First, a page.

Despite numerous systematic efforts to assess the efficacy of structured treatment protocols, there has been little research done on how treatment interventions could be potentially harmful to clients. Treatment interventions are not assessed thoroughly, nor have there been proper standards upheld with regards to harmful events being reported. Harmful effects could be multifaceted, encompassing factors such as deterioration of functioning and worsening of symptoms, client dropout within the interventions due to deterioration of functioning, the therapeutic alliance and its role in symptom improvement being uncertain other than for the prevention of client dropout, family members and loved ones viewing  interventions as a form of abuse; producing  false allegations against the practicing clinician, and interventions assuaging the initial presenting symptom but then causing adverse effects to develop in other areas functionally.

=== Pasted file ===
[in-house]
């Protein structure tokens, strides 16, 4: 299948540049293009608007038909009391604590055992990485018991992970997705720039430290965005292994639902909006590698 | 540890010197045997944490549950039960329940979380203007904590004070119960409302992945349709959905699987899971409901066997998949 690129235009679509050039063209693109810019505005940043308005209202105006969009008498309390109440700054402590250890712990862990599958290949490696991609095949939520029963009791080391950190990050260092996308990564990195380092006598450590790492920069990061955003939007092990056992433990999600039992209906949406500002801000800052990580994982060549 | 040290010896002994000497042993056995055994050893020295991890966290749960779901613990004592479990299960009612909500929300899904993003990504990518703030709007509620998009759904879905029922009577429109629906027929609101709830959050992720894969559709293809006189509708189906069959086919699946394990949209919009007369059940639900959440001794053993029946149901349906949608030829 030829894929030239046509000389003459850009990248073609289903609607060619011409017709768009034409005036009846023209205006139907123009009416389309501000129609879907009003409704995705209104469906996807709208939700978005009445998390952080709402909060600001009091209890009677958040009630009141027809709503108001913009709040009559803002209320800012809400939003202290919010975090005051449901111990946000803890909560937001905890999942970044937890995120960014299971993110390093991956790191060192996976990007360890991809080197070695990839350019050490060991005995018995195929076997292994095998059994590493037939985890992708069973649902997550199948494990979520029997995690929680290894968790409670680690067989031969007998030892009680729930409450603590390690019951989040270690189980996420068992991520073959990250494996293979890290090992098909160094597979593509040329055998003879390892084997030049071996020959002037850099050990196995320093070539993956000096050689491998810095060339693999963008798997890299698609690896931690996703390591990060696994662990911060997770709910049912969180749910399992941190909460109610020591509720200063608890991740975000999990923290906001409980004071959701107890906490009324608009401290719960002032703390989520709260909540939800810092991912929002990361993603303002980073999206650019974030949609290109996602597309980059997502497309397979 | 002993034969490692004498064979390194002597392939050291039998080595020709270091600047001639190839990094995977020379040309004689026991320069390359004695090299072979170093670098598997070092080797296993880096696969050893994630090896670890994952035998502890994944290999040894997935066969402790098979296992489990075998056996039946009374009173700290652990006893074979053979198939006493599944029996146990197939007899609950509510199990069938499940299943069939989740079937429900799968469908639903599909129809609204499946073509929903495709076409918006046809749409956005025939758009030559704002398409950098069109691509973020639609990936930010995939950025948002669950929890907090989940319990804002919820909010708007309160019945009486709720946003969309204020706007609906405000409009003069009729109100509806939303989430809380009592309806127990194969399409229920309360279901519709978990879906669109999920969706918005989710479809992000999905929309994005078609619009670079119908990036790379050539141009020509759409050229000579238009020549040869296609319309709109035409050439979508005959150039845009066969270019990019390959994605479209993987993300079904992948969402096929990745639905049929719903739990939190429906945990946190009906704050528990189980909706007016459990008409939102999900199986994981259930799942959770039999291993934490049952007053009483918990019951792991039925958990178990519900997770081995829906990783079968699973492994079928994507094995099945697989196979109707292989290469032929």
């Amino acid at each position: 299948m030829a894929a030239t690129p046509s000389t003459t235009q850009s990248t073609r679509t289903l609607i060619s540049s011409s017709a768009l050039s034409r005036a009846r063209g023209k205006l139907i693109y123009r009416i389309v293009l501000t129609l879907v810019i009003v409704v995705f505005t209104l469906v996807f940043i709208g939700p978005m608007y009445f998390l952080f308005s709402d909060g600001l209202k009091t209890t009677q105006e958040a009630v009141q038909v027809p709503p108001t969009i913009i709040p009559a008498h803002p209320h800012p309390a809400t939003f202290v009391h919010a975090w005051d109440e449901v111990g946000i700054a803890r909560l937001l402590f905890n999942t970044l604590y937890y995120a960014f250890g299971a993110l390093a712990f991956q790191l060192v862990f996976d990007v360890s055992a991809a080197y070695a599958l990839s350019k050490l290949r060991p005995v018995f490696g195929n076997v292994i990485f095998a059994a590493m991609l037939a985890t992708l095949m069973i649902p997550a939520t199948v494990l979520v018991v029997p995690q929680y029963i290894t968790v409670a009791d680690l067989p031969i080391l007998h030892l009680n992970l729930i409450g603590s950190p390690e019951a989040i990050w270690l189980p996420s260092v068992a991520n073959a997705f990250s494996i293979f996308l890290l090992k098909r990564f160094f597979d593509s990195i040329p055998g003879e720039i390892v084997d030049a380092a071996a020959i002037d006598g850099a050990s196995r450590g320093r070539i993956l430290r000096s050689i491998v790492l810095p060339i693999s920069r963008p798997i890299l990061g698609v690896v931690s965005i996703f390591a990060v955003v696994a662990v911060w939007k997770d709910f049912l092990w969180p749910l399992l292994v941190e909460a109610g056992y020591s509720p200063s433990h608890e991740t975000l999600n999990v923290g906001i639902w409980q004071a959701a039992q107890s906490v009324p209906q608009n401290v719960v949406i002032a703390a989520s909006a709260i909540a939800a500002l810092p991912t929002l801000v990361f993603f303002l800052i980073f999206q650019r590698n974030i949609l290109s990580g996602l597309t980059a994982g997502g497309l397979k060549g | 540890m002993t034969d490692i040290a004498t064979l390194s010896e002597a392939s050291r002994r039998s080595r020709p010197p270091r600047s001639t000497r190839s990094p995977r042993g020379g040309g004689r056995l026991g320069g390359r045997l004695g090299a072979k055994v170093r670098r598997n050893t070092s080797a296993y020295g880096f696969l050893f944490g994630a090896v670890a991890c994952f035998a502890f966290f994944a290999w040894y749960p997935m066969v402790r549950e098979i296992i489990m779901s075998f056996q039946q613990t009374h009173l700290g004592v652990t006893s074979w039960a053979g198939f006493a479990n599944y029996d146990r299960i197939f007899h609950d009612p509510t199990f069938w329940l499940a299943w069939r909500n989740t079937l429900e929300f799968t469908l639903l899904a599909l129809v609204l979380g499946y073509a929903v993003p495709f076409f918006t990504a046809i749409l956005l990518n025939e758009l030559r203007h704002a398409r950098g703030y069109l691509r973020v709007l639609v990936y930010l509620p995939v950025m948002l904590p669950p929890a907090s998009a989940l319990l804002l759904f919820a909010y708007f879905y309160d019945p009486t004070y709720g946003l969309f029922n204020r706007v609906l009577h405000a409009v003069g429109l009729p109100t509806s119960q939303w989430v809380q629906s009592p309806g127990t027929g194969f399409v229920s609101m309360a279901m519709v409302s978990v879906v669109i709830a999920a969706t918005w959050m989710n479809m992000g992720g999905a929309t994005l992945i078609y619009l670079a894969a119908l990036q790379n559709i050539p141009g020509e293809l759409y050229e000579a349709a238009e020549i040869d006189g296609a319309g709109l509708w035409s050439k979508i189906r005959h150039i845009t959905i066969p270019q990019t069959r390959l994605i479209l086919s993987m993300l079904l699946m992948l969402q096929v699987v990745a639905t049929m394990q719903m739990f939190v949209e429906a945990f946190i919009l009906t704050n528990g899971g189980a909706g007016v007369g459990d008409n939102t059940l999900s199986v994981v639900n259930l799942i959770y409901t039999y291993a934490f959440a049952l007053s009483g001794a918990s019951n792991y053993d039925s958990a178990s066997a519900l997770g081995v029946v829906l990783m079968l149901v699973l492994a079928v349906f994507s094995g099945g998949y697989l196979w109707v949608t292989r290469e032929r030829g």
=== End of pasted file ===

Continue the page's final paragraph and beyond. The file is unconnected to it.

Evaluation of harm from interventions need to be regularly and systematically assessed. Solutions would entail statistical evaluation of potential benefits and harm from treatment based upon routine reporting of the number of clients needed to be treated to attain clinically notable improvement (NNT) and the number of clients needed to be treated before one is harmed (NNH). Measurement-based care (MBC) and the systematic collection of patient-reported measures are also important for improvement of assessing possible harm. Overall, these routine assessments can help clinicians better determine when their treatment is becoming insufficient or aversive and modify their choice of interventions accordingly.

References: McKay, D., & Jensen-Doss, A. (2021). Harmful treatments in psychotherapy. Clinical Psychology: Science and Practice, 28(1), 2–4.


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